"The Jerky Boys" is the most appropriately titled movie since . . . well, since "Dumb & Dumber." Except that, if possible, this one is even more annoying, has a higher ratio of vulgarity and is less funny.
The title characters are Johnny Brennan and Kamal, a New York comedy team whose speciality is prank phone calls. You can find examples of their foul-mouthed, mean-spirited calls and the bevy of stupid characters they've created over the years on a pair of best-selling albums.
The film has Brennan and Kamal playing themselves, and except for the central plot, which involves their unwisely getting involved with local mobsters, "The Jerky Boys" is essentially a series of skits about their prank calls. Unlike their albums, however, this scripted film lacks any spontaneity.
It all begins with the boys in jail, being interrogated by a tough cop (Brad Sullivan) and telling their story in flashback.
Slackers who can't hold a job, Brennan and Kamal promise Brennan's mother they will go out and look for jobs, but they have no intention of leaving the house. Instead, they sit around all day phoning neighbors and local businesses, making up off-the-wall stories that they hope will cause others to look foolish.
One day, one of their calls leads to a mob connection. Brennan poses as "Frank Rizzo," a Chicago mobster whose name he has made up, and calls some local hoods who work for a godfather, played by Alan Arkin. Alan Arkin!?!?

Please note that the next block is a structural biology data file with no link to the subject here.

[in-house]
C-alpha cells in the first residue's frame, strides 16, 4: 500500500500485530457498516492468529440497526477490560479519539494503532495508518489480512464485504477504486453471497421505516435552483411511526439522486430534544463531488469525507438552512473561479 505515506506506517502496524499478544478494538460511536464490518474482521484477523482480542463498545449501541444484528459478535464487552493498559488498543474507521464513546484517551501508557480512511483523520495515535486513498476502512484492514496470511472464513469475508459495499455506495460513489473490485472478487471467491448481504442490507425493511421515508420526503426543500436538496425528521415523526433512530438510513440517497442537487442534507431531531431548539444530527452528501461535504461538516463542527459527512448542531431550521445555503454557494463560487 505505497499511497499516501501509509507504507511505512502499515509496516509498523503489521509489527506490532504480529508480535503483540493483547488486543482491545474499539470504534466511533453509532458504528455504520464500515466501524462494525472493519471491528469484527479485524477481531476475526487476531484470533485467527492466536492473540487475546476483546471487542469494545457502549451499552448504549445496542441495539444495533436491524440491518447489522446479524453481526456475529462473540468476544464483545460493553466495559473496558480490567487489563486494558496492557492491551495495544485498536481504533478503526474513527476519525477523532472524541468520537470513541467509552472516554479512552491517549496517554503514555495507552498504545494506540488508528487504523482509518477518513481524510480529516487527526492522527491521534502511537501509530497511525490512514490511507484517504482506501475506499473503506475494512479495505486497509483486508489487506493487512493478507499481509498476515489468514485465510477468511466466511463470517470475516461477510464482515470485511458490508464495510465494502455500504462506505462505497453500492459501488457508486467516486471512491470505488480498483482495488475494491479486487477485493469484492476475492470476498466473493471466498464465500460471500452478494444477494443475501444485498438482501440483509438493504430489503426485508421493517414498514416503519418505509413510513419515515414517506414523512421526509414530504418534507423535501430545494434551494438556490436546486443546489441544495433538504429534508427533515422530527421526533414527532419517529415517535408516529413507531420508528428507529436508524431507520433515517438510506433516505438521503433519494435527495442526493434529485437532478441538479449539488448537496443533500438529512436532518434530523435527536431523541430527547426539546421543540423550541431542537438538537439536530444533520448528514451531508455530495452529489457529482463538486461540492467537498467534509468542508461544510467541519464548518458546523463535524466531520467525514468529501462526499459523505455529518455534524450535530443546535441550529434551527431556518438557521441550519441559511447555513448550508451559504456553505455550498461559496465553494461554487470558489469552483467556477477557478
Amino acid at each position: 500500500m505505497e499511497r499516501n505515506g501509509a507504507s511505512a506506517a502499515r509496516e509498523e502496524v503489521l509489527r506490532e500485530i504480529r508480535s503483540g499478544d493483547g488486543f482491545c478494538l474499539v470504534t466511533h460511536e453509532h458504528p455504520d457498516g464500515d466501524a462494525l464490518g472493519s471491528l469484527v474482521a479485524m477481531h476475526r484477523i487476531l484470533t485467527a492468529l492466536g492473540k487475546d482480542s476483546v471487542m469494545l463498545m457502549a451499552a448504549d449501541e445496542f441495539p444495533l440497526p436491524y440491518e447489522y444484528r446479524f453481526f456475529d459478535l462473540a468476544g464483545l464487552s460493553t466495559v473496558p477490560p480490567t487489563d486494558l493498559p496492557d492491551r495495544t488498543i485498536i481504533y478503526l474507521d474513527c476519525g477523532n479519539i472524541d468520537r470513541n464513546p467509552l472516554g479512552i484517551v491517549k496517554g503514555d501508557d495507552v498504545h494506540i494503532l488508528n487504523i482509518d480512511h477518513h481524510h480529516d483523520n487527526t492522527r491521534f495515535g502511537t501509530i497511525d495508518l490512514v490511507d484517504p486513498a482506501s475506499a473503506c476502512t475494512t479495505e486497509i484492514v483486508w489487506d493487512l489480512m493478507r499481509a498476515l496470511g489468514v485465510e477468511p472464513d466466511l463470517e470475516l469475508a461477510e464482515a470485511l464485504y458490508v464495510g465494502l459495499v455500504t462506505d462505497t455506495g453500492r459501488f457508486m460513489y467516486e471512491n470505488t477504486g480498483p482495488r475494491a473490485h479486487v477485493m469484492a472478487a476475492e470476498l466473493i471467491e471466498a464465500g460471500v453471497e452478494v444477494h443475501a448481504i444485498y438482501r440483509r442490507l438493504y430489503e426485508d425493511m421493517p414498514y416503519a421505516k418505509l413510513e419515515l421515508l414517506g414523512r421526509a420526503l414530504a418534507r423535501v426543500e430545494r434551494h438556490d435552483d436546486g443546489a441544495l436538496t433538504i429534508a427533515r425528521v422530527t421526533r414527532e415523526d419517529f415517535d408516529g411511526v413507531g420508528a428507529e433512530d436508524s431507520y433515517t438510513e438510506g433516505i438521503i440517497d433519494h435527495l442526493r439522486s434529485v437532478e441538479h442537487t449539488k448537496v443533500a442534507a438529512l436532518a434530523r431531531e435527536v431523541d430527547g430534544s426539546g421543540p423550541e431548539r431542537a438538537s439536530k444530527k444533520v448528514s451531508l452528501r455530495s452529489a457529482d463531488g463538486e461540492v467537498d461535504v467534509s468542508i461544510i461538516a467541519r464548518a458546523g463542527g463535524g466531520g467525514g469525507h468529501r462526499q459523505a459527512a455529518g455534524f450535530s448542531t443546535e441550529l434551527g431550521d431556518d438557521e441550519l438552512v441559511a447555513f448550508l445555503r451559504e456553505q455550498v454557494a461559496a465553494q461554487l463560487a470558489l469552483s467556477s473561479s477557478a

The hoods are all Italian stereotypes, of course, and just to make sure we know Arkin is a godfather, every time he appears on the screen we hear music reminiscent of Nino Rota's theme from "The Godfather" movies. A "clever" twist has their illegal operations fronted by a diaper service.
Using intimidation over the phone, "Frank Rizzo" bullies Arkin into giving two of his "boys" first-class treatment, which in this case means front-row seats at a Tom Jones concert.
After the flashback concludes, Brennan and Kamal are bailed out and trick Arkin into giving them a taped confession and they escape in a diaper service truck.
This leads to Arkin kidnapping Brennan's mother and putting her feet in cement, and more chases in the diaper service truck.
All of this is nearly as tedious as Brennan's phone calls, which include such inspired name-calling as "liver lips," "sizzle chest," "rubberneck" and "tough guy," along with endless variations on words referring to the human posterior.
The press kit for "The Jerky Boys" refers to these terms as "Jerkyisms" and credits Brennan and Kamal for adding these words and others to "the lexicon of today's youth."
I realize I'm getting older, but I'm pretty sure my teenagers have never used these phrases.
And they certainly won't be seeing this movie.
"The Jerky Boys" is rated R for constant vulgarity and profanity, along with some comic violence.